The boat is pointed at the wind. A lovely breeze washes over us as we are anchored out in at El Hornillo, Aguilas. The scenery is stunning: Behind us the main land with steep barren rocks rising out of the water, topped with an old pise (Berber?) fortress looking building and modern resorts to the left. In front of us an impressive rock island made up of different type of stone, reddish sand, sparse prickly bushes and the remnants of old stone and concrete looking houses, now lacking doors, windows and roofs. Seagulls and albatros circle the air and white herons fly on and off and rest in a huge flock on the island where ever is shade.
On port side a beach with colourful parasols. A few other boats. People playing in the water. On starboard side the big blue ocean.
Yesterday René took our kids to shore in the dinghy, to go play on the beach and swim. He had Lauren in a PFD as she is not a strong swimmer yet. As he reached the sand, he hoisted the kids up on the beach and turned to grab a bag of towels and parasol. In that moment, he heard a “poof!” sound and turned to see Lauren helplessly floating with her head firmly held in place by orange bags of air.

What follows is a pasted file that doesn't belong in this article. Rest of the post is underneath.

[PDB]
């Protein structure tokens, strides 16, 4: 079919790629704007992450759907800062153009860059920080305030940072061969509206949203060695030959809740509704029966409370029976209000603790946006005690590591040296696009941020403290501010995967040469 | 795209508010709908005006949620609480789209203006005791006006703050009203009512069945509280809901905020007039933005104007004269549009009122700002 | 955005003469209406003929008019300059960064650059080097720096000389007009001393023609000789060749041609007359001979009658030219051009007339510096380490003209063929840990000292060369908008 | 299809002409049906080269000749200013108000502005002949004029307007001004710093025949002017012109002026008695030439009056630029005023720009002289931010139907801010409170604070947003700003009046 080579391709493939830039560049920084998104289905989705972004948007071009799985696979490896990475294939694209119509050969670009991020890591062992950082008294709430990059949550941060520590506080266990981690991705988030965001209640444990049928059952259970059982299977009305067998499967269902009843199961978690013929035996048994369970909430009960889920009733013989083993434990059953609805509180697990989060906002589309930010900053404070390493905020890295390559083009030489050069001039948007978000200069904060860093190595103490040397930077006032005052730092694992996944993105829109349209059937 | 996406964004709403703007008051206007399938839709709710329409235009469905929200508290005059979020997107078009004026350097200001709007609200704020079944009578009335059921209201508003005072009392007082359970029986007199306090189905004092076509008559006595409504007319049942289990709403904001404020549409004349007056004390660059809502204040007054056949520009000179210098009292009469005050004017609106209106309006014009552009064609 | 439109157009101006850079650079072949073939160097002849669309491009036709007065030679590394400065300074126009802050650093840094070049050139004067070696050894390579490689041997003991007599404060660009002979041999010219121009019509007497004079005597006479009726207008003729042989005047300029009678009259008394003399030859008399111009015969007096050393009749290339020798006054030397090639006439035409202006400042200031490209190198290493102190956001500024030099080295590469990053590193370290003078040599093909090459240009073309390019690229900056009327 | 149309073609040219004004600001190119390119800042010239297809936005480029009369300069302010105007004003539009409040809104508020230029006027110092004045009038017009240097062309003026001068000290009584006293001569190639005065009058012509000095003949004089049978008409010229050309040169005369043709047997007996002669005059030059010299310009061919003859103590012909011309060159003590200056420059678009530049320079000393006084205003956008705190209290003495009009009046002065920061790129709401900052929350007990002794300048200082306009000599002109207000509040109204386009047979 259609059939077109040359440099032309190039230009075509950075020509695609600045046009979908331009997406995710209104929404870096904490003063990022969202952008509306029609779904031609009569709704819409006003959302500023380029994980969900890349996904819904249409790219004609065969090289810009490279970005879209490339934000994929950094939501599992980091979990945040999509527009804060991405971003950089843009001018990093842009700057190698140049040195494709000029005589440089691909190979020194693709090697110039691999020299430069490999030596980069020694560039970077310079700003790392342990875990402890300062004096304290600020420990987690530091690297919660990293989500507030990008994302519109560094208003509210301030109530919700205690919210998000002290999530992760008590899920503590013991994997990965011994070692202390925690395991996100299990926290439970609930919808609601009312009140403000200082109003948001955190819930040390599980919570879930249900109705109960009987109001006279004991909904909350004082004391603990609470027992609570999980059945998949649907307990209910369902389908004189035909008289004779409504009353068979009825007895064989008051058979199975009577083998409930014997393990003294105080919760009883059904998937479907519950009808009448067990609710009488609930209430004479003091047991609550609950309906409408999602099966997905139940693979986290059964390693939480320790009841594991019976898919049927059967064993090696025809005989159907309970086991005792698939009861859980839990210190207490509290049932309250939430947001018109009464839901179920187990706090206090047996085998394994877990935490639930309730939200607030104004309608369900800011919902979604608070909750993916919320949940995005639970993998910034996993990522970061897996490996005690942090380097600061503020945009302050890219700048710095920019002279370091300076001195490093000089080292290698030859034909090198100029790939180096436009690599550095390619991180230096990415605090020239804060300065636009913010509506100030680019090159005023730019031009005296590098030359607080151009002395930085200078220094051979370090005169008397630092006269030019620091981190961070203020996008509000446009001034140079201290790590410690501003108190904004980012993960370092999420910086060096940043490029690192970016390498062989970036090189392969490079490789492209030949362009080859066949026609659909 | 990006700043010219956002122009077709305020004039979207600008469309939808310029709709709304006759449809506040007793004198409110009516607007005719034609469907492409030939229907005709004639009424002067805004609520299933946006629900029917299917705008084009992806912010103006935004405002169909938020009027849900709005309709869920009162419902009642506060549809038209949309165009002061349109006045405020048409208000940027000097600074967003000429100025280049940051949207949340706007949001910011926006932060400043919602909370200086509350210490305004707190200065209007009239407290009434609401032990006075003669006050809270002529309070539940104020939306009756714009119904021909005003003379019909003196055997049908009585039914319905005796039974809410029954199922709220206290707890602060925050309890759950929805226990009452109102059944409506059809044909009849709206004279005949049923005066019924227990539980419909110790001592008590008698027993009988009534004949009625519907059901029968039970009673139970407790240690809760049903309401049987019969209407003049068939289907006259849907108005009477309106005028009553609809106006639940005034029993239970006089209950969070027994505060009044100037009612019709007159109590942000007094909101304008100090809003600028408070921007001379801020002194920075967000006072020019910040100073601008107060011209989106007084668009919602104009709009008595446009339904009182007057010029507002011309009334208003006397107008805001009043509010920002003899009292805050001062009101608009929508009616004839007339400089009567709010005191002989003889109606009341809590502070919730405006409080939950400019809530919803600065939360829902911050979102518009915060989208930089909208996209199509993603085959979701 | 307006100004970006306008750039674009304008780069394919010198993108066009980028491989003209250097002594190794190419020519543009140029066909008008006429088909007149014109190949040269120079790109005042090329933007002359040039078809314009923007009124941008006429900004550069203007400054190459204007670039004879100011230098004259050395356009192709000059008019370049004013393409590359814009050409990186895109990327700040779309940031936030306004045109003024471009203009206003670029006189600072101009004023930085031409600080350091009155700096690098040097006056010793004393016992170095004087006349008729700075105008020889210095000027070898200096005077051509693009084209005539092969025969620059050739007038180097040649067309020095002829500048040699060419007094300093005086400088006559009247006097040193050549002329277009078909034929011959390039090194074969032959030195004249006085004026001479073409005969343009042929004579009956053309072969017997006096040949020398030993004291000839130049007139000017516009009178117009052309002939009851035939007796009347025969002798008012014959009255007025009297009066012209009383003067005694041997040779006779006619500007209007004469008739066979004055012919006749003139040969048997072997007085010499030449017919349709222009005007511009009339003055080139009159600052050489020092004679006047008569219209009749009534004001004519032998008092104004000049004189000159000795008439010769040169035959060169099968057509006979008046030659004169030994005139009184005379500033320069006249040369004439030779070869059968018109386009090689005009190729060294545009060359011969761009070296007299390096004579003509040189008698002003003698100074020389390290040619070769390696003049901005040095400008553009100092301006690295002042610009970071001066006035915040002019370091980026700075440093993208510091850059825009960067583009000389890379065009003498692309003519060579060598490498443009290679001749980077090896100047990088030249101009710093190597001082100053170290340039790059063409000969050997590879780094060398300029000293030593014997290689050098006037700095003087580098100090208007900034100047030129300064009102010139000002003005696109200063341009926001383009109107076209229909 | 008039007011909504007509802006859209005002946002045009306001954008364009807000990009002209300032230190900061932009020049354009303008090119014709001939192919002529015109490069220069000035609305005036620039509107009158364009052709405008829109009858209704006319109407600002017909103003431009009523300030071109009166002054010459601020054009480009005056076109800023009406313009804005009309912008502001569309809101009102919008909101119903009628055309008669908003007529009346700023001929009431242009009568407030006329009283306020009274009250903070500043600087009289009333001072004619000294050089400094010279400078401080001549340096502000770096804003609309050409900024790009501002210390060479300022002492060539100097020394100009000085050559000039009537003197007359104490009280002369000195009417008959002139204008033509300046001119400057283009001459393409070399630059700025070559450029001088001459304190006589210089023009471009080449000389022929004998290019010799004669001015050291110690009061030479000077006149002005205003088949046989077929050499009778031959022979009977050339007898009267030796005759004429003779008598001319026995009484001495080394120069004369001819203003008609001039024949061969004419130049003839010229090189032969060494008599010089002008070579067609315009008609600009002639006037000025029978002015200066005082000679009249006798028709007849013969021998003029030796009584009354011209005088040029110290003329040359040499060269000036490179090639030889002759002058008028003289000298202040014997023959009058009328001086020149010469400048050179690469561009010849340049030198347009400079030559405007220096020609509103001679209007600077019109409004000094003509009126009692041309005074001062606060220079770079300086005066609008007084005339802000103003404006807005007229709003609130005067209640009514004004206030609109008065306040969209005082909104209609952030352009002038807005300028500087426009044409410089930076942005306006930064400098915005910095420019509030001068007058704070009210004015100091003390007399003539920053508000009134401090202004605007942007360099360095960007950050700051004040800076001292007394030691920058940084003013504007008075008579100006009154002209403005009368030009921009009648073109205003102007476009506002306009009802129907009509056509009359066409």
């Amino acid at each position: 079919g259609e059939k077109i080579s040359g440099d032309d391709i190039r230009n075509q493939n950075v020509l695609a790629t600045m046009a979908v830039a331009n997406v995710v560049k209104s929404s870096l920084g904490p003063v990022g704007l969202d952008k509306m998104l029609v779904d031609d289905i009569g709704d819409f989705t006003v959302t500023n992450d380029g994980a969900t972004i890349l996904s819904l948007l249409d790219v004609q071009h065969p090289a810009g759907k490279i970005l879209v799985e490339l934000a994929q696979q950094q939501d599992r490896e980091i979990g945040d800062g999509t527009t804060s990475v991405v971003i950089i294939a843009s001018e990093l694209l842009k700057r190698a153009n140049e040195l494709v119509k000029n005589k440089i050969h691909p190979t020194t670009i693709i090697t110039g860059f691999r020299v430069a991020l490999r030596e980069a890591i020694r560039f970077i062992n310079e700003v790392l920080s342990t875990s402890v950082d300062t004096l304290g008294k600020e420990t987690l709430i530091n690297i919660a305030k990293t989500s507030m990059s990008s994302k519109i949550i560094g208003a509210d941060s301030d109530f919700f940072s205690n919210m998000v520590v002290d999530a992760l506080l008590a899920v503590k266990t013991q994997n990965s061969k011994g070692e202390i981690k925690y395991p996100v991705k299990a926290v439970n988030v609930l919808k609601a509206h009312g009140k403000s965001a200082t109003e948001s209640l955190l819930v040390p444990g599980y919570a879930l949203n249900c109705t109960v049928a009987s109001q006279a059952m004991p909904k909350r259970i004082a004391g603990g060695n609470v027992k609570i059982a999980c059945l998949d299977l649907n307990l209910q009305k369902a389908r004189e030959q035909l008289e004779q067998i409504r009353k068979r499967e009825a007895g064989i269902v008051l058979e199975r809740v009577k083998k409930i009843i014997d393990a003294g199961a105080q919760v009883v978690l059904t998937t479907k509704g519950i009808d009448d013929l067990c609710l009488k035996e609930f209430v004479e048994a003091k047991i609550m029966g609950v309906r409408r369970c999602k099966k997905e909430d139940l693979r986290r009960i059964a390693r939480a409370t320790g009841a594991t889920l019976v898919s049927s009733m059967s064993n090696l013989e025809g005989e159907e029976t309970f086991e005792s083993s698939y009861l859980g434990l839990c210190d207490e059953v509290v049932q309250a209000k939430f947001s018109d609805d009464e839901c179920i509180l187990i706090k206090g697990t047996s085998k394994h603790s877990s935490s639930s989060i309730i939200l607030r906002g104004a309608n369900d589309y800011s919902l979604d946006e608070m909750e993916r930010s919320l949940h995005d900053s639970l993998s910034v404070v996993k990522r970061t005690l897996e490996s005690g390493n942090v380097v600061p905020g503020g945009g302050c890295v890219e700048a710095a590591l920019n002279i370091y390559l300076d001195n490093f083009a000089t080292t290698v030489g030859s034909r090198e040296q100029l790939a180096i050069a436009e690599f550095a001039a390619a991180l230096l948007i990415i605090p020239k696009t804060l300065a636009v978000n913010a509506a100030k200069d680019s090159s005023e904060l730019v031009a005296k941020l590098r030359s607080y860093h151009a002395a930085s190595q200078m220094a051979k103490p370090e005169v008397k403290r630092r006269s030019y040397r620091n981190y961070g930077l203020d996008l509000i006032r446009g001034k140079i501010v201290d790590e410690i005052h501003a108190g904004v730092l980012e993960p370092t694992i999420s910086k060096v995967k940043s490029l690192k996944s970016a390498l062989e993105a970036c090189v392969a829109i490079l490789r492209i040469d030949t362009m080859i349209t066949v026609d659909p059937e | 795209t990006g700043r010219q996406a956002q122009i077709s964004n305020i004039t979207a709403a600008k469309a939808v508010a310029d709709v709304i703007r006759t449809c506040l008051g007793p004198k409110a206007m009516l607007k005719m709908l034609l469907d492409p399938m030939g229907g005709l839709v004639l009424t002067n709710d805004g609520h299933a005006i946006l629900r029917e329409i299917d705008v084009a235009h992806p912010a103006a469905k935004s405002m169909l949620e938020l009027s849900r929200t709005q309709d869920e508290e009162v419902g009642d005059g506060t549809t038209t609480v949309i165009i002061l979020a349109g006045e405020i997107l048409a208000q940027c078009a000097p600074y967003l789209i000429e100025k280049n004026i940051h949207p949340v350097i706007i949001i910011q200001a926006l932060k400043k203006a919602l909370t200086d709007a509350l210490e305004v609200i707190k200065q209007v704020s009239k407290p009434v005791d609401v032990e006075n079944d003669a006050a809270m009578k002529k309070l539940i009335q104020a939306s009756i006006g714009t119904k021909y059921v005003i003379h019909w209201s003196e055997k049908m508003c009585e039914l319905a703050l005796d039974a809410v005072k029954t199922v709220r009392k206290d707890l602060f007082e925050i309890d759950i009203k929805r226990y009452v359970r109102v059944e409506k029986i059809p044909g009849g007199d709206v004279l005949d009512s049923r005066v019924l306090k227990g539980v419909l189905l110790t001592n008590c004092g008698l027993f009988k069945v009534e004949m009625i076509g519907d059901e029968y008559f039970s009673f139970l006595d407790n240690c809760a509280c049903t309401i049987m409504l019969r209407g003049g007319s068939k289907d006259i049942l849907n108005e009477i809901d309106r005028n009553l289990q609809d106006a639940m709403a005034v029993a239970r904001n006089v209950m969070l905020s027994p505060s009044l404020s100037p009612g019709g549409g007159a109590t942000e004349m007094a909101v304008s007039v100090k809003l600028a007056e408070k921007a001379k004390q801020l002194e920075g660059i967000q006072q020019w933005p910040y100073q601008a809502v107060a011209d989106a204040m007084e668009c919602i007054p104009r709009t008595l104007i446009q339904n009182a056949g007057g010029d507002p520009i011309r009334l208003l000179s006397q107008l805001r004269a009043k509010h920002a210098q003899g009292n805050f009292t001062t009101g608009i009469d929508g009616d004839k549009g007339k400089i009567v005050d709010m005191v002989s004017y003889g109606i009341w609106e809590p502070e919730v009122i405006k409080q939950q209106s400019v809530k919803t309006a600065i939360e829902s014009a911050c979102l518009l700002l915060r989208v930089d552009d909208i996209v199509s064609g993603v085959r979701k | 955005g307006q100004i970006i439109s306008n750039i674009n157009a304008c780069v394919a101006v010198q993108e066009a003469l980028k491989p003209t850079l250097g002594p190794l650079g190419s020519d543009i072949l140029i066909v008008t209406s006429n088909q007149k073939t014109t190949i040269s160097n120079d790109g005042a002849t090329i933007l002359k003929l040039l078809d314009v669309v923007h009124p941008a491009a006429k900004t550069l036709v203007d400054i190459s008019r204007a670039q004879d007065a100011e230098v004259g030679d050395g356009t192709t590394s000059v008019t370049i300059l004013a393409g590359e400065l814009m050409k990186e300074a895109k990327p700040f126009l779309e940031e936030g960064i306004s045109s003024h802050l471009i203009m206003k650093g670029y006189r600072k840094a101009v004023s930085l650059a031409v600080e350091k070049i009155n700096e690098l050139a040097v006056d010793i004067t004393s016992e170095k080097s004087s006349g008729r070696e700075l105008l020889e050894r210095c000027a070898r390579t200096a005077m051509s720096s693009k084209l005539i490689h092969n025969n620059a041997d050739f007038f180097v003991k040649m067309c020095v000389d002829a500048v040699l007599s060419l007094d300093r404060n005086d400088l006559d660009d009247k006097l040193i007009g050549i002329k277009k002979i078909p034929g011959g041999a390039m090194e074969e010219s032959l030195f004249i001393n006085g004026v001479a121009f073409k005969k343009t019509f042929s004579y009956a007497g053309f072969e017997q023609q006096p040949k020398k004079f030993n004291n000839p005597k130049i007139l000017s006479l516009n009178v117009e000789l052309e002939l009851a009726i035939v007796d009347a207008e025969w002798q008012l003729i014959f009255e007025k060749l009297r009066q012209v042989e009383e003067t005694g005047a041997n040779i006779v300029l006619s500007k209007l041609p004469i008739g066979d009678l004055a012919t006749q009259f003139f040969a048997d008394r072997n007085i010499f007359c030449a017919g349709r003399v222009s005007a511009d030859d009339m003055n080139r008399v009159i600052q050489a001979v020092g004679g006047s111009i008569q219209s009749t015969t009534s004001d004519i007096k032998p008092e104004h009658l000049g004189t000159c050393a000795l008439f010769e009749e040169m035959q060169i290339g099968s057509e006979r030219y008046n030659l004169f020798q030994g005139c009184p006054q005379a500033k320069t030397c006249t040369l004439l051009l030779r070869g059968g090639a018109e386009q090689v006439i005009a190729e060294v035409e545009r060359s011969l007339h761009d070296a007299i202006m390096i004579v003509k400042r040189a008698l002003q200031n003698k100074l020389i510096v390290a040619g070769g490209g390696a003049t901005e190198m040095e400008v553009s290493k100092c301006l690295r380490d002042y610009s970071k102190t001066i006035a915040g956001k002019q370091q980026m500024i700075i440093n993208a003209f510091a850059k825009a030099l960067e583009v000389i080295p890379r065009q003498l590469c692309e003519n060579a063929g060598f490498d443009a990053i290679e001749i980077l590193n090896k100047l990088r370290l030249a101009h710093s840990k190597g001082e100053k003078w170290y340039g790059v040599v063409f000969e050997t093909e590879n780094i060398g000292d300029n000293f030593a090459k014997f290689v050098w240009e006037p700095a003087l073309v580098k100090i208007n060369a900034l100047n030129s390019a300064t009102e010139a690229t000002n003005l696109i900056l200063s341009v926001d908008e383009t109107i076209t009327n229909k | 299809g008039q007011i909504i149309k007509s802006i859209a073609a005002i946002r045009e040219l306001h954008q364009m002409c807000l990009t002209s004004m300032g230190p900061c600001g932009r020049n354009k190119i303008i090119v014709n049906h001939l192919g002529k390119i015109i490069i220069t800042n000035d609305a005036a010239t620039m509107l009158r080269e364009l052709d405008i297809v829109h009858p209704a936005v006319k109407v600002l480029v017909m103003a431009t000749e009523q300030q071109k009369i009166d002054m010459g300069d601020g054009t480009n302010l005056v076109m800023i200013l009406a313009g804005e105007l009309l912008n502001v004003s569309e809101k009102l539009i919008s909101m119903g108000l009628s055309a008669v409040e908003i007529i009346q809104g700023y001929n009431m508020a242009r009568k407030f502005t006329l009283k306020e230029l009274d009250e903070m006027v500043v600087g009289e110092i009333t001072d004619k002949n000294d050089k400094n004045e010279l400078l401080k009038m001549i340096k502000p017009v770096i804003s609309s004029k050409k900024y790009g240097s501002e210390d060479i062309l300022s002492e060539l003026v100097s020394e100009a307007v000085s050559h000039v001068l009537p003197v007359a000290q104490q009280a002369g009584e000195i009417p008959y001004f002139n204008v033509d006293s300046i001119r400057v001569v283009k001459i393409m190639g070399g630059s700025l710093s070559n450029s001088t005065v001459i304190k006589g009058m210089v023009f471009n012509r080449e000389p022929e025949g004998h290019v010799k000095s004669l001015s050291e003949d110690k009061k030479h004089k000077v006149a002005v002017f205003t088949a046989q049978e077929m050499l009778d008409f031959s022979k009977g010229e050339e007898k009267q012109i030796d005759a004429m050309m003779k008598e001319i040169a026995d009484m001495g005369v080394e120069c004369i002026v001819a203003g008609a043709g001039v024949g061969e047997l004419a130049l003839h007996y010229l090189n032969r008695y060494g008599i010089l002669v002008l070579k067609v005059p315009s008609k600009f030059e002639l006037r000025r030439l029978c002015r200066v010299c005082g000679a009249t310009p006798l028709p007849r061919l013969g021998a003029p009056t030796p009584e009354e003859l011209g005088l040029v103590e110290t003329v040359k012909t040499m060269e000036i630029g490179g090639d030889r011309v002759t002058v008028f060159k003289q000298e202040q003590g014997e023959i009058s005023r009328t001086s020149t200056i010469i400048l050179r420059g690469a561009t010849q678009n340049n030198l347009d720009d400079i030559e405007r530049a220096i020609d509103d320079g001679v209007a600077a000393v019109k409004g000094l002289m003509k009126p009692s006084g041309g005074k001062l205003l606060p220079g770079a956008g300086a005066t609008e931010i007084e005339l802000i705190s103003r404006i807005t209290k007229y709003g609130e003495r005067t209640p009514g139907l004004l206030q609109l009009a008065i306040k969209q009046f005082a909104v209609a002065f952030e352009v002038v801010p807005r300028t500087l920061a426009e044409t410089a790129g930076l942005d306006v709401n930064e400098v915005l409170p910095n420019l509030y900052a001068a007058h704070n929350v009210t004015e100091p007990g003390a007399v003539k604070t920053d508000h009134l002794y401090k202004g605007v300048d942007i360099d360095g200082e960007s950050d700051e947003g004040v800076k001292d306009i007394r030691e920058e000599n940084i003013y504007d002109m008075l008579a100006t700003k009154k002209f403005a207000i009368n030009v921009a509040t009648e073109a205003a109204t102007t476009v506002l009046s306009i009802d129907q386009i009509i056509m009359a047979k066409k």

“But daddy, I only wanted to swim!”, she cried looking shocked.
It took the PDF not even 2 seconds to inflate from the moment she decided to hit the water.
What a great lesson for the kids as well as for us: the kids now have seen (and in Lauren’s case experienced) what a PFD does. For us the lesson was threefold.
- Those small PFD’s really do inflate fast and keeps your childs head well above water, even if the water is knee deep;
- We need to carry spare gas canisters, as this PFD now no longer works (we’ll reuse the gas canister from a spare PFD for now);
- We need to be even more aware of the ways we give instruction to our kids and understand that when you are a kid, being on a beach to go swimming means you go swimming! Like, NOW, daddy!